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Rick Sharp, Professor At Iowa State University, Designs Speedo's 'Fastskin3' For Team USA Swim Team

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You don't have to be an athlete to make a splash in the Olympics.

Rick Sharp, a kinesiology professor at Iowa State University, is responsible for developing the "Fastskin3" for Speedo -- an innovative swimsuit that's an Olympic favorite in the 2012 London games.

The suit is priced between $200 and $400, but because it's very tight fitting it does not restrict motion. In an ISU press release, Sharp explained a critical element is the swimsuit's "drag reduction."

"I came into this with the fundamental notion that all suits slow swimmers down because they add drag," Sharp said. "And if we can design suits that don't add as much drag, then swimmers' native performance capacity will be able to be expressed better. I think we were able to do that with the LZR Racer suit [used in Beijing], and we hope we've done that with the Fastskin3 Racing System, too."

The Iowa State Daily reports Sharp did research in the 1990's on the effects of "shaving down" -- or shaving all of a swimmer's body hair to reduce resistance in the water. He was hired to work on the new design after he assisted Speedo's global research and development facility, Aqualab, in creating the LZR suits for the 2008 Beijing Olympics. In 2010 the regulations regarding competitive swimwear changed, and the team was forced to embark on the task once more.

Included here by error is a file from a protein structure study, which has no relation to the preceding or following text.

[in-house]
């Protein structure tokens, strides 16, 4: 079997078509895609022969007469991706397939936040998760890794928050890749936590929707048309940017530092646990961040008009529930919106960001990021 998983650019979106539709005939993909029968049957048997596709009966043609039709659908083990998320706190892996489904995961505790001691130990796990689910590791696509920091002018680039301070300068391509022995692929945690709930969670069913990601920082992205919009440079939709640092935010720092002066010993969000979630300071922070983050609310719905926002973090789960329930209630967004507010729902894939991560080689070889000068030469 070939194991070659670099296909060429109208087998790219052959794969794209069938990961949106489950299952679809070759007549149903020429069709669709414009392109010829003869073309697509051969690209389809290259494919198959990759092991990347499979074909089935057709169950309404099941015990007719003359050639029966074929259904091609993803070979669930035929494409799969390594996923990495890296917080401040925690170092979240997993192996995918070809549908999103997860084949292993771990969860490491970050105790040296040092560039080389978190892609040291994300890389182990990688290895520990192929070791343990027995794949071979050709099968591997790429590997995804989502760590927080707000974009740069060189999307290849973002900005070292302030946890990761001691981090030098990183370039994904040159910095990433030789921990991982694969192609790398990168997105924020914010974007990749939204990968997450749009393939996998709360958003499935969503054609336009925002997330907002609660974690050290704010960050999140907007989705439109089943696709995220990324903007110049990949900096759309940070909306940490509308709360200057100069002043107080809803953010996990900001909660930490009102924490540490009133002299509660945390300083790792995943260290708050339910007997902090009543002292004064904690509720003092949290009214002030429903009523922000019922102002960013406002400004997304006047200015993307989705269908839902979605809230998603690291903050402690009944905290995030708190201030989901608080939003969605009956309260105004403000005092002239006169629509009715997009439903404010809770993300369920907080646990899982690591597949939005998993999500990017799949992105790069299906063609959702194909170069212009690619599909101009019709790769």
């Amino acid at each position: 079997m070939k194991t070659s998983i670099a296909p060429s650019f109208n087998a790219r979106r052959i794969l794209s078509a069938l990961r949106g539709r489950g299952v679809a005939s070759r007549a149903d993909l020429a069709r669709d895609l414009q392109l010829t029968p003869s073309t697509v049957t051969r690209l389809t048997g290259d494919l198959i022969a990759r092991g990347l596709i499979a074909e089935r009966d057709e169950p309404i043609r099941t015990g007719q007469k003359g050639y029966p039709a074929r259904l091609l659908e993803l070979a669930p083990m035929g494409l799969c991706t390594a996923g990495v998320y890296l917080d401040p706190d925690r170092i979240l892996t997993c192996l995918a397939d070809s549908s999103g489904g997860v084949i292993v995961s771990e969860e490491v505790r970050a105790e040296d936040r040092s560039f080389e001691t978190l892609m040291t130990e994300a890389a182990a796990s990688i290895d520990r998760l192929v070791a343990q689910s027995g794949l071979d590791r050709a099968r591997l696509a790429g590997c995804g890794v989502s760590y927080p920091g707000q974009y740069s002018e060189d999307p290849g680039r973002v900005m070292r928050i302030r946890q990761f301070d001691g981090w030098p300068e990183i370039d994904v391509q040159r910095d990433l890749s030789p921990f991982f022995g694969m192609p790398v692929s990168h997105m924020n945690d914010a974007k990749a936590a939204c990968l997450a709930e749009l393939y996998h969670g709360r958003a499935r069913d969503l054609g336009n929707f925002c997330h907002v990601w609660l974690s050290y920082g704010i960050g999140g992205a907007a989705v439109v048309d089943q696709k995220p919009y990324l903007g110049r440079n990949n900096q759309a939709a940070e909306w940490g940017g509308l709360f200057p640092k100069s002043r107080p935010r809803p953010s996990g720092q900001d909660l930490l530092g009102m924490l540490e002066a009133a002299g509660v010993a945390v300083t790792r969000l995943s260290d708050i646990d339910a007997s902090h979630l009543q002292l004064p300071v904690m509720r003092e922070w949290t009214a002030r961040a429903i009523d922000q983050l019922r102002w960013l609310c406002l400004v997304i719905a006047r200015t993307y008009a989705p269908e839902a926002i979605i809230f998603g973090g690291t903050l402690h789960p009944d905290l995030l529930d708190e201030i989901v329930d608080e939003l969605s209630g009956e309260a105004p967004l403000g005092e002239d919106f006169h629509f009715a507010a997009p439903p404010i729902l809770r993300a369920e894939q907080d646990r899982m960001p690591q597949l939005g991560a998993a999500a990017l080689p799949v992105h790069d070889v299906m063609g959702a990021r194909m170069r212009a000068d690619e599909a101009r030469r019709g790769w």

Alex Gustafson, a member of the ISU swim team, described Sharp as "a celebrity designer" in the swimming world, "with the underlying theme of his line to produce the top times in the world."

While developing the swimsuits, Sharp had members of his university's swim team test the prototypes.

Top swimmers have already applauded the new "Fastskin3," including Michael Phelps, Natalie Coughlin and Ryan Lochte. In fact, Phelps was reportedly wearing the swimsuit when he earned three gold medals in March at the Columbus Grand Prix in Ohio.

Sharp, who swam in college, has done research on swimmers over the course of his career.

“As we mature through our careers, we tend to gravitate a little bit more away from sport and more into maintaining human health in aging,” Sharp told the Gazette. “Some of us hang onto a little bit of our sport interest. I guess we never grow up.”

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